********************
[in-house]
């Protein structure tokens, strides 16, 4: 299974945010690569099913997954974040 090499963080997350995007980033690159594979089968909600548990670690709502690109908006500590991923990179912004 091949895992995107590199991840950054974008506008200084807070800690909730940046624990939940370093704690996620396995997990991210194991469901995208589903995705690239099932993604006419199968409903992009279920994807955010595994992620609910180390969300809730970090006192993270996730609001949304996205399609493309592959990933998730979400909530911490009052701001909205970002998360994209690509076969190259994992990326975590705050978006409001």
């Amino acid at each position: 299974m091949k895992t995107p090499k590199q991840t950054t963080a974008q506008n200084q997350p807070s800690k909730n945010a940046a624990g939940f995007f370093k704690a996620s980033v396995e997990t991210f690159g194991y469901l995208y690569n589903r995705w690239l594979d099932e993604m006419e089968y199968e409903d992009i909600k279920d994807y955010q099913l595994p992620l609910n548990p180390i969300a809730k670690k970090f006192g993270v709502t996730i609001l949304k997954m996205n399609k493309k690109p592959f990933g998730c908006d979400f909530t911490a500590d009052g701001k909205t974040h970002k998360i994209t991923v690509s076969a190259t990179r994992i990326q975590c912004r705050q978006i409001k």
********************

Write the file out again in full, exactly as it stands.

[in-house]
């Protein structure tokens, strides 16, 4: 299974945010690569099913997954974040 090499963080997350995007980033690159594979089968909600548990670690709502690109908006500590991923990179912004 091949895992995107590199991840950054974008506008200084807070800690909730940046624990939940370093704690996620396995997990991210194991469901995208589903995705690239099932993604006419199968409903992009279920994807955010595994992620609910180390969300809730970090006192993270996730609001949304996205399609493309592959990933998730979400909530911490009052701001909205970002998360994209690509076969190259994992990326975590705050978006409001």
């Amino acid at each position: 299974m091949k895992t995107p090499k590199q991840t950054t963080a974008q506008n200084q997350p807070s800690k909730n945010a940046a624990g939940f995007f370093k704690a996620s980033v396995e997990t991210f690159g194991y469901l995208y690569n589903r995705w690239l594979d099932e993604m006419e089968y199968e409903d992009i909600k279920d994807y955010q099913l595994p992620l609910n548990p180390i969300a809730k670690k970090f006192g993270v709502t996730i609001l949304k997954m996205n399609k493309k690109p592959f990933g998730c908006d979400f909530t911490a500590d009052g701001k909205t974040h970002k998360i994209t991923v690509s076969a190259t990179r994992i990326q975590c912004r705050q978006i409001k």